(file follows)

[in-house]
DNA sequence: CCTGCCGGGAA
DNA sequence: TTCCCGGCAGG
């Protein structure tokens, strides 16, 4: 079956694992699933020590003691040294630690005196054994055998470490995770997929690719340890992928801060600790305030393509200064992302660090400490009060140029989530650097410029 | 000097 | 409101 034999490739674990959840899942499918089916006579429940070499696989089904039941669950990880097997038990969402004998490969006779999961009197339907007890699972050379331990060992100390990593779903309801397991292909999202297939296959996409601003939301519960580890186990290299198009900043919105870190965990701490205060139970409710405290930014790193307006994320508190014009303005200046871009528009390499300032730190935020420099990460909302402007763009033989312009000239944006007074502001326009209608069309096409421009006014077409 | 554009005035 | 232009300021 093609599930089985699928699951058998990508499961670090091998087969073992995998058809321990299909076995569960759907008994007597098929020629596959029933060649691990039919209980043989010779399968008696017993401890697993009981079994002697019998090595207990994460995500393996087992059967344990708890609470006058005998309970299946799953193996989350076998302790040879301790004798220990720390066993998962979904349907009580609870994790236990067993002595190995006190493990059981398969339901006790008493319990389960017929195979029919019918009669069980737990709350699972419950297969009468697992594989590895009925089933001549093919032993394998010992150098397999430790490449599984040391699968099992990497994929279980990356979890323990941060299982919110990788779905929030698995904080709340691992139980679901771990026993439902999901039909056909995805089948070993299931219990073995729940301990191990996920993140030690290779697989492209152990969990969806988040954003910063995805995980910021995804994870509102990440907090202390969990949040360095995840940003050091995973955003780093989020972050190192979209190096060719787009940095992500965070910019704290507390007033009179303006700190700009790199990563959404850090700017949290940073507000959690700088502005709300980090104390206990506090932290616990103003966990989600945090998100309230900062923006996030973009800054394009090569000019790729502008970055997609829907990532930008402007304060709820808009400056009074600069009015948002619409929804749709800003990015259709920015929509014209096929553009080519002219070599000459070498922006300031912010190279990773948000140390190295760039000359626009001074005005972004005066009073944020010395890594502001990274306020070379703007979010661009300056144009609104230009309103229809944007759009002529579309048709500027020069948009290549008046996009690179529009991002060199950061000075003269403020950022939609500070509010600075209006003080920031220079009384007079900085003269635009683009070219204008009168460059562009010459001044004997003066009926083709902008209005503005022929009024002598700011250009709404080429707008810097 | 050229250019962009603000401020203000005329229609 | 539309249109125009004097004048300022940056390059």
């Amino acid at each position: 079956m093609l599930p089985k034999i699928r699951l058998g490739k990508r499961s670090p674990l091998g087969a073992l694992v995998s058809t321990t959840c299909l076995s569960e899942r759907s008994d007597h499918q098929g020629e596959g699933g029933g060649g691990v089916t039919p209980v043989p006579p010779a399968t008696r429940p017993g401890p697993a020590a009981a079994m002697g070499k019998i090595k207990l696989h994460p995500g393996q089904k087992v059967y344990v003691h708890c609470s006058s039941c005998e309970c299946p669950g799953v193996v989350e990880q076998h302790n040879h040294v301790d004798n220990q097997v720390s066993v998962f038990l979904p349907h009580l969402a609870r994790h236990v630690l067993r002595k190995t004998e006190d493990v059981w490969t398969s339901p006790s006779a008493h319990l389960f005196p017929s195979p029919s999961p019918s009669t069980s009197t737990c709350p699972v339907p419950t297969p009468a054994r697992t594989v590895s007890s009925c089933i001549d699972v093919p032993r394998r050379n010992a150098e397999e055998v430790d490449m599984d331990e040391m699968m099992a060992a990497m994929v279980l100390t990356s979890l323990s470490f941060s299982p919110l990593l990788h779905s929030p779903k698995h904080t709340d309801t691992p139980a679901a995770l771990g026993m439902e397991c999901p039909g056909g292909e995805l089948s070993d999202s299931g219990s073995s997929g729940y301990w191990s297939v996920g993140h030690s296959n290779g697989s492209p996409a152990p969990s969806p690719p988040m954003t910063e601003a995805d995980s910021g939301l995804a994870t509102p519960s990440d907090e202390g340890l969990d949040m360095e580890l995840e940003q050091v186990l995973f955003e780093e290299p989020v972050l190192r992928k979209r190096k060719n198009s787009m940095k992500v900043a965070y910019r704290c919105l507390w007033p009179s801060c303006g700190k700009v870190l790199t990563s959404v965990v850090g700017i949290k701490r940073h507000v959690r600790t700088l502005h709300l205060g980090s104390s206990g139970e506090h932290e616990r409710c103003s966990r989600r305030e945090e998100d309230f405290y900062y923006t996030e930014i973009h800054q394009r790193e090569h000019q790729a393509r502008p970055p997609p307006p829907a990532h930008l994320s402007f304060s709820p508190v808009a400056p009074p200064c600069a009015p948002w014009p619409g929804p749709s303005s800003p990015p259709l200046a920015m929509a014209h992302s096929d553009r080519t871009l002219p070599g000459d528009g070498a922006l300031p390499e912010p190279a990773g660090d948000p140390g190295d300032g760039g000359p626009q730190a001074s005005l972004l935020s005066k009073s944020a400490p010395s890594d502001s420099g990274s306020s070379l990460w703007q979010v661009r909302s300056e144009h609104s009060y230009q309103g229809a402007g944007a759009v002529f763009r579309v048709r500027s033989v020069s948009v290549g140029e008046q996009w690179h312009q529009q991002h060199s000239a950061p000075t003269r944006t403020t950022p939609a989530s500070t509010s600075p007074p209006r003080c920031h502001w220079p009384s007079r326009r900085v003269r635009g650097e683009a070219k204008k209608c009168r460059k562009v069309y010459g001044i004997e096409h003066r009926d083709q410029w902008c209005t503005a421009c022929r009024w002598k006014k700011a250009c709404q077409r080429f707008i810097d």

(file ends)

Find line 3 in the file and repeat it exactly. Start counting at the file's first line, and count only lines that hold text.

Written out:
DNA sequence: TTCCCGGCAGG